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QUANTITATIVE ULTRASONOGRAPHY FOR ASSESSMENT OF BONE MINERAL DENSITY IN THE CANINE RADIUS AND TIBIA

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  • This paper was presented at the 12th Annual Scientific Meeting of the European College of Veterinary Surgery (2004), the 12th Conference of the European Society of Veterinary Orthopedics and Traumatology (2004), and the 31st Annual Conference of the Veterinary Orthopedic Society (2004).

Address correspondence and reprint requests to Susanne K. Lauer, at the above address. E-mail: Slauer@vetmed.lsu.edu

Abstract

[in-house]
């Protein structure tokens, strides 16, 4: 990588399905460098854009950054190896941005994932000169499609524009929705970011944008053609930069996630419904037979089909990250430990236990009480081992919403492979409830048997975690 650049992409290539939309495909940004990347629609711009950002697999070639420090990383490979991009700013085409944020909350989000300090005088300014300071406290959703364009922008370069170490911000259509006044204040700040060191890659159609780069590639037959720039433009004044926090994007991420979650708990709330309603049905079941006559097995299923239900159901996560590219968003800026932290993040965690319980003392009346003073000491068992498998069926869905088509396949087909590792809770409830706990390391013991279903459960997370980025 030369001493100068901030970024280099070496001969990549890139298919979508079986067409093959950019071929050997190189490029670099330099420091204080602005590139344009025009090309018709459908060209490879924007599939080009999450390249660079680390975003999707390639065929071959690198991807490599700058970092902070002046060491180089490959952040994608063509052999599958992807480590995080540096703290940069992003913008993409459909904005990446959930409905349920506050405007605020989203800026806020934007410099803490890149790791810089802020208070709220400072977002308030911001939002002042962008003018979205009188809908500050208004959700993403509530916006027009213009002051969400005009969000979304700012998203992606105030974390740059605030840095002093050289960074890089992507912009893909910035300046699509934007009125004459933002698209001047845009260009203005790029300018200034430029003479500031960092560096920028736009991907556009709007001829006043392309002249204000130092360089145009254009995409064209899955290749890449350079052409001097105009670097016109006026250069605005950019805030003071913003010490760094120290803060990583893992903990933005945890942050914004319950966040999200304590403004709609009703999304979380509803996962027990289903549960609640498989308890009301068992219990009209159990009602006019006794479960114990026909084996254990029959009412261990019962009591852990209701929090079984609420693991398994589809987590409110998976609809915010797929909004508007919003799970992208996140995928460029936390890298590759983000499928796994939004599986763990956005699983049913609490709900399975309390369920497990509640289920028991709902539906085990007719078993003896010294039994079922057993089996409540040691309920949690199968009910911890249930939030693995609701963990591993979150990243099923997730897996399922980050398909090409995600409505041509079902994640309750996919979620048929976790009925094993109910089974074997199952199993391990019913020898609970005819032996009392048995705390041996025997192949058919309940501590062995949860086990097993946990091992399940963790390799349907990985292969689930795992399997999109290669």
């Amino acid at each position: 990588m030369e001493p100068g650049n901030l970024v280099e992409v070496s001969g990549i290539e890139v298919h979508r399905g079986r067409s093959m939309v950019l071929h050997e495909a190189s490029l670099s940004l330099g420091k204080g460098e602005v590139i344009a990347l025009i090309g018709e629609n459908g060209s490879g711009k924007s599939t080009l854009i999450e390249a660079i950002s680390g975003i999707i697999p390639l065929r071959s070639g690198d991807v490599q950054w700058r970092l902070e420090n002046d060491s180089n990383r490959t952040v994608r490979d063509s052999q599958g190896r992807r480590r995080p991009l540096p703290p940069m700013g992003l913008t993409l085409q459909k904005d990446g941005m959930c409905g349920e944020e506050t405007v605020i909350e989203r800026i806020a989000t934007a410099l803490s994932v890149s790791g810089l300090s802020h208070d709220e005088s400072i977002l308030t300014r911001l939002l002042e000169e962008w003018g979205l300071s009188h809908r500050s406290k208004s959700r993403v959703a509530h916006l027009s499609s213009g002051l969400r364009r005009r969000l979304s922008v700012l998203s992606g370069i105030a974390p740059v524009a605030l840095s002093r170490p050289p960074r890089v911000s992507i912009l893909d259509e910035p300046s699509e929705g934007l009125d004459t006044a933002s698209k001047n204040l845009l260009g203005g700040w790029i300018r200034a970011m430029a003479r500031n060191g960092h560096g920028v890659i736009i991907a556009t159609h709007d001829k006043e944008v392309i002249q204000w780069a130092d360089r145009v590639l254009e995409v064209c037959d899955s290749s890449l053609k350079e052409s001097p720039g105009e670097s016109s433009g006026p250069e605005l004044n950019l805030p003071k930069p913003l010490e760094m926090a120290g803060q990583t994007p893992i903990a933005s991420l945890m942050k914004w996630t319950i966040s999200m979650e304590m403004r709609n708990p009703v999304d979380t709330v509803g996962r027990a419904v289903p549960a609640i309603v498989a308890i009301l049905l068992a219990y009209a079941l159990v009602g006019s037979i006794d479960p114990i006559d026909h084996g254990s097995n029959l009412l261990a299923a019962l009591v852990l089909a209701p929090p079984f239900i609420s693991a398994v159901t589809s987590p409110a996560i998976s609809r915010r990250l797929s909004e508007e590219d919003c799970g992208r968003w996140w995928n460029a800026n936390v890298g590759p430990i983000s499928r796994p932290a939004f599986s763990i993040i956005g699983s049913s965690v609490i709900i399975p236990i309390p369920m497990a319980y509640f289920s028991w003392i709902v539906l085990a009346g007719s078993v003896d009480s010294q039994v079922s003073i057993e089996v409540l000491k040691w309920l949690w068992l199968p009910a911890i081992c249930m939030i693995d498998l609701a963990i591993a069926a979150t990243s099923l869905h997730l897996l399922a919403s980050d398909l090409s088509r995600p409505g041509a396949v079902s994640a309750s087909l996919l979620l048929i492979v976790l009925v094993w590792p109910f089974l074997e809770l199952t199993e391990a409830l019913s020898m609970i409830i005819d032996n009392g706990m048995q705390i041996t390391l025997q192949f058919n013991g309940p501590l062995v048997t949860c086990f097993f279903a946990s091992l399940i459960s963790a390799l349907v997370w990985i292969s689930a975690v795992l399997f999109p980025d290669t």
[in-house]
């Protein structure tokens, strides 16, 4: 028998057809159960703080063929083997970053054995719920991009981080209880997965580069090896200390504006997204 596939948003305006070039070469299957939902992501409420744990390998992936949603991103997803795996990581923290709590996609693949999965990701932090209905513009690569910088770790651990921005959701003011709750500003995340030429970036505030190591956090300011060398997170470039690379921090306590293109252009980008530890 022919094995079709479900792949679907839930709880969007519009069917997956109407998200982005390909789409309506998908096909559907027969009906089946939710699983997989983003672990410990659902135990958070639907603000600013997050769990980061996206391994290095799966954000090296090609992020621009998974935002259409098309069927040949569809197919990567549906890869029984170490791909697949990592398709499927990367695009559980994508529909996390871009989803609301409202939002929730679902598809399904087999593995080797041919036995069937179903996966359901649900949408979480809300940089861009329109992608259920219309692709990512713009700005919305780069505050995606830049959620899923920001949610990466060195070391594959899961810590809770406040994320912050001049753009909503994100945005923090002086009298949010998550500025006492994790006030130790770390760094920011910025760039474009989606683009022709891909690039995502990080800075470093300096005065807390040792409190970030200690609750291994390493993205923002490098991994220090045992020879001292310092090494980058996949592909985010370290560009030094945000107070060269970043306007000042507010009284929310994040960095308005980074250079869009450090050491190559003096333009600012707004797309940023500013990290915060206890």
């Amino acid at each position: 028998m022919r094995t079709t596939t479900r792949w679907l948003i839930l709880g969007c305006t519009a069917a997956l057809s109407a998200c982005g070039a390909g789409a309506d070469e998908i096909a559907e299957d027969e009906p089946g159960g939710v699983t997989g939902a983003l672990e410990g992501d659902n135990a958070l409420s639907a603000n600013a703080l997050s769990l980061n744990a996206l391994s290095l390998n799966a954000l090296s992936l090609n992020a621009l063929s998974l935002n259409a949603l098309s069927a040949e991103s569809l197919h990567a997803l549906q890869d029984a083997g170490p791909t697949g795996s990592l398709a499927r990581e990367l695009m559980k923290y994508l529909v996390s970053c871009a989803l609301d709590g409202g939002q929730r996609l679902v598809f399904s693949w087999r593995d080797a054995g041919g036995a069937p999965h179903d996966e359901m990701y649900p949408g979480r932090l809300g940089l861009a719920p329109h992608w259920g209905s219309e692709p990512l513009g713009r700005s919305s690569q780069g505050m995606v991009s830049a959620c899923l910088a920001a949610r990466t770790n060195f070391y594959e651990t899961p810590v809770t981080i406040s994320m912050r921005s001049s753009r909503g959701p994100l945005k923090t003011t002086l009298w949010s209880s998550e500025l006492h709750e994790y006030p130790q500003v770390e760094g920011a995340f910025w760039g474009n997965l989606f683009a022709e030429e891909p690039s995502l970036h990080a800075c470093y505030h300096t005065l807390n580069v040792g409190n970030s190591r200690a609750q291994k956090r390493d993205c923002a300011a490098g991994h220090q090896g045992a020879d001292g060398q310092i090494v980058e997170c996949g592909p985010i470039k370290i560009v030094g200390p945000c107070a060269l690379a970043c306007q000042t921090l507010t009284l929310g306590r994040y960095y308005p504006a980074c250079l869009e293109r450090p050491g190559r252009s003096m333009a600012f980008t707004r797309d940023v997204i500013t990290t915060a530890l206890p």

Quantitative ultrasound allows noninvasive assessment of cortical bone density. Potential applications include monitoring of fracture healing, rehabilitation, and skeletal diseases. The objectives of this study were to determine the three most accessible portals to obtain speed of sound measurements of the radius and tibia with an Omnisense multisite quantitative ultrasound device and to determine probe-dependent intra- and interoperator variability for speed of sound measurements of the radius and tibia in six healthy hounds. The radius was most accessible at the cranial proximal metaphysis, the cranial middiaphysis, and medial distal metaphysis. Speed of sound measurements were possible at these sites on the radius with acceptable intra- and interoperator variation (1.6–4.6%). Measurements differed significantly when performed with different probes at the cranial proximal radial metaphysis. The tibia was most accessible at the cranial proximal metaphysis, the medial middiaphysis, and medial distal metaphysis. The medial middiaphyseal and mediodistal tibial sites allowed measurements with lowest intra- and interoperator variation (<3.5%). A smaller probe allowed tibial measurements with lowest interoperator variation. Measurements did not differ significantly at each tibial site when different probes were used. Measurements did not differ significantly between observers when measuring with the same probe at each specific site on radius and tibia. A medium-size probe allowed for most time-efficient measurements and the least number of failed measurements on the radius and tibia. Speed of sound can be consistently measured by different observers on the radius and tibia in healthy hounds.

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